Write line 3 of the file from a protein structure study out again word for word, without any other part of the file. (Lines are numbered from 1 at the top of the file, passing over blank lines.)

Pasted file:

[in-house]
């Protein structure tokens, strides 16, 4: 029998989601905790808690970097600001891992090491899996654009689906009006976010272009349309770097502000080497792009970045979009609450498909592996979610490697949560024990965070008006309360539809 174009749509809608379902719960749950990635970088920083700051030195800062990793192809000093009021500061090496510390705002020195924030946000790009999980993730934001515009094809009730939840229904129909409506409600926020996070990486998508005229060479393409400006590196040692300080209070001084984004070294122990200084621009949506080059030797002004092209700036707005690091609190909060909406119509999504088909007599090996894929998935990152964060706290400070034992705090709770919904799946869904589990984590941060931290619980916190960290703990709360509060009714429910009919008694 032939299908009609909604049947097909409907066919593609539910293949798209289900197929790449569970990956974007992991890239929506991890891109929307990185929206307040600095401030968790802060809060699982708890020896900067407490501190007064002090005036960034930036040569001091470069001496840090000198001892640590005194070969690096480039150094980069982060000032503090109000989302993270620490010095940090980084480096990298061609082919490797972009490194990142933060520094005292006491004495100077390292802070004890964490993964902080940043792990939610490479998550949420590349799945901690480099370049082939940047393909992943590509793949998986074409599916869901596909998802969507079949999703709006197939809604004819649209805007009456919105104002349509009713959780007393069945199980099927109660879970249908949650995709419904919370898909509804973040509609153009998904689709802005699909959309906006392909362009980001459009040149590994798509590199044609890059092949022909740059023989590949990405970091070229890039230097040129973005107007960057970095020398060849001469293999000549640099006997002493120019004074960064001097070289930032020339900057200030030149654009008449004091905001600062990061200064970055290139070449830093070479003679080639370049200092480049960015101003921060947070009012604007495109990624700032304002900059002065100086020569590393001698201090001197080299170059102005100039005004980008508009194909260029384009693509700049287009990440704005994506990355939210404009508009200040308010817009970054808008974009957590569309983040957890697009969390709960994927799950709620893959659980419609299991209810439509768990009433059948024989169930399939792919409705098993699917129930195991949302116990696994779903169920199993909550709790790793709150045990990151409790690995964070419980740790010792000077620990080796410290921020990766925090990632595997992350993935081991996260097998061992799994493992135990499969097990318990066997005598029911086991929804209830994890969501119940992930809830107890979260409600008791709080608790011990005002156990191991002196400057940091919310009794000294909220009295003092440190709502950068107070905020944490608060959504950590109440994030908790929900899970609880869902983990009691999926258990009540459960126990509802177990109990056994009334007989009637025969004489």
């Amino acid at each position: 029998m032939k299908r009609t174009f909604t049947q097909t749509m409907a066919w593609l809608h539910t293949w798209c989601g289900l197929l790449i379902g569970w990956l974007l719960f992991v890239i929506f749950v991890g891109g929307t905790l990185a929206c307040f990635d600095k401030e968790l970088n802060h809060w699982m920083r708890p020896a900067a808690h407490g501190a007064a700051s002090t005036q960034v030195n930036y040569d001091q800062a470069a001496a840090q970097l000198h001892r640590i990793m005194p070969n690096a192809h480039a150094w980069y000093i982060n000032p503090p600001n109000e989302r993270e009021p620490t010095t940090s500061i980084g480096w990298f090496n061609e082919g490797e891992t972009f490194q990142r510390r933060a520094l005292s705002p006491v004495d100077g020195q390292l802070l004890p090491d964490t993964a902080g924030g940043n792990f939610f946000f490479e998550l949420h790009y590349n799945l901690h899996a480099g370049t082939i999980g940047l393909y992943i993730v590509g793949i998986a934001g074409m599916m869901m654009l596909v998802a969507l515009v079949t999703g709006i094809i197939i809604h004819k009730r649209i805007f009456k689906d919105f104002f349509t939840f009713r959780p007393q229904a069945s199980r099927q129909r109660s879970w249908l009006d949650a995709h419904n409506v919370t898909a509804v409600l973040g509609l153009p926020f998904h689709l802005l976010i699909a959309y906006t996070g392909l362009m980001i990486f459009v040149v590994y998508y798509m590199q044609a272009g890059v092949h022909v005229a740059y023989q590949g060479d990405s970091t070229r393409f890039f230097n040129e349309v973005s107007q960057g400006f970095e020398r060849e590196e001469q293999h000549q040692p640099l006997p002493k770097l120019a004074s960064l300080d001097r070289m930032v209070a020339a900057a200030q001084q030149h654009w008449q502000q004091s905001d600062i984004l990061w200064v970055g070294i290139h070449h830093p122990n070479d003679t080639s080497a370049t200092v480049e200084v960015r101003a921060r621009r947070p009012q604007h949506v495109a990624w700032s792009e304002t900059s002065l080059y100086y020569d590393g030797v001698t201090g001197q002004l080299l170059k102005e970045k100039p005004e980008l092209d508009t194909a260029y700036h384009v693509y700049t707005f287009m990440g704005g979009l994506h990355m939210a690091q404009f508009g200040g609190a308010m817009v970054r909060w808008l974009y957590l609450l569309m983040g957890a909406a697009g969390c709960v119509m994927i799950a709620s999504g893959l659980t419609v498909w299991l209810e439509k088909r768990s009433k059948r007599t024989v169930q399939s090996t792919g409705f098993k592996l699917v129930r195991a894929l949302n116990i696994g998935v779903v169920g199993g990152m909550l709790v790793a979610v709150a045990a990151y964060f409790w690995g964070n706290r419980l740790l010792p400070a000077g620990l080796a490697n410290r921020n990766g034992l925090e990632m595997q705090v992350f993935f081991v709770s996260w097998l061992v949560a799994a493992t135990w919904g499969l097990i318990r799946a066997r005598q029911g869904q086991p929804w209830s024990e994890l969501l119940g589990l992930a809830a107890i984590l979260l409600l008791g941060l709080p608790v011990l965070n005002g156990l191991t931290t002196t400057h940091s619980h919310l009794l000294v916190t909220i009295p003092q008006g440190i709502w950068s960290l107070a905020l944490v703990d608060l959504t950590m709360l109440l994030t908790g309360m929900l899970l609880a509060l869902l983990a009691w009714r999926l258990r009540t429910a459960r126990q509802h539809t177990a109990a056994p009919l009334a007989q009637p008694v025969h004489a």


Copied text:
């Amino acid at each position: 029998m032939k299908r009609t174009f909604t049947q097909t749509m409907a066919w593609l809608h539910t293949w798209c989601g289900l197929l790449i379902g569970w990956l974007l719960f992991v890239i929506f749950v991890g891109g929307t905790l990185a929206c307040f990635d600095k401030e968790l970088n802060h809060w699982m920083r708890p020896a900067a808690h407490g501190a007064a700051s002090t005036q960034v030195n930036y040569d001091q800062a470069a001496a840090q970097l000198h001892r640590i990793m005194p070969n690096a192809h480039a150094w980069y000093i982060n000032p503090p600001n109000e989302r993270e009021p620490t010095t940090s500061i980084g480096w990298f090496n061609e082919g490797e891992t972009f490194q990142r510390r933060a520094l005292s705002p006491v004495d100077g020195q390292l802070l004890p090491d964490t993964a902080g924030g940043n792990f939610f946000f490479e998550l949420h790009y590349n799945l901690h899996a480099g370049t082939i999980g940047l393909y992943i993730v590509g793949i998986a934001g074409m599916m869901m654009l596909v998802a969507l515009v079949t999703g709006i094809i197939i809604h004819k009730r649209i805007f009456k689906d919105f104002f349509t939840f009713r959780p007393q229904a069945s199980r099927q129909r109660s879970w249908l009006d949650a995709h419904n409506v919370t898909a509804v409600l973040g509609l153009p926020f998904h689709l802005l976010i699909a959309y906006t996070g392909l362009m980001i990486f459009v040149v590994y998508y798509m590199q044609a272009g890059v092949h022909v005229a740059y023989q590949g060479d990405s970091t070229r393409f890039f230097n040129e349309v973005s107007q960057g400006f970095e020398r060849e590196e001469q293999h000549q040692p640099l006997p002493k770097l120019a004074s960064l300080d001097r070289m930032v209070a020339a900057a200030q001084q030149h654009w008449q502000q004091s905001d600062i984004l990061w200064v970055g070294i290139h070449h830093p122990n070479d003679t080639s080497a370049t200092v480049e200084v960015r101003a921060r621009r947070p009012q604007h949506v495109a990624w700032s792009e304002t900059s002065l080059y100086y020569d590393g030797v001698t201090g001197q002004l080299l170059k102005e970045k100039p005004e980008l092209d508009t194909a260029y700036h384009v693509y700049t707005f287009m990440g704005g979009l994506h990355m939210a690091q404009f508009g200040g609190a308010m817009v970054r909060w808008l974009y957590l609450l569309m983040g957890a909406a697009g969390c709960v119509m994927i799950a709620s999504g893959l659980t419609v498909w299991l209810e439509k088909r768990s009433k059948r007599t024989v169930q399939s090996t792919g409705f098993k592996l699917v129930r195991a894929l949302n116990i696994g998935v779903v169920g199993g990152m909550l709790v790793a979610v709150a045990a990151y964060f409790w690995g964070n706290r419980l740790l010792p400070a000077g620990l080796a490697n410290r921020n990766g034992l925090e990632m595997q705090v992350f993935f081991v709770s996260w097998l061992v949560a799994a493992t135990w919904g499969l097990i318990r799946a066997r005598q029911g869904q086991p929804w209830s024990e994890l969501l119940g589990l992930a809830a107890i984590l979260l409600l008791g941060l709080p608790v011990l965070n005002g156990l191991t931290t002196t400057h940091s619980h919310l009794l000294v916190t909220i009295p003092q008006g440190i709502w950068s960290l107070a905020l944490v703990d608060l959504t950590m709360l109440l994030t908790g309360m929900l899970l609880a509060l869902l983990a009691w009714r999926l258990r009540t429910a459960r126990q509802h539809t177990a109990a056994p009919l009334a007989q009637p008694v025969h004489a």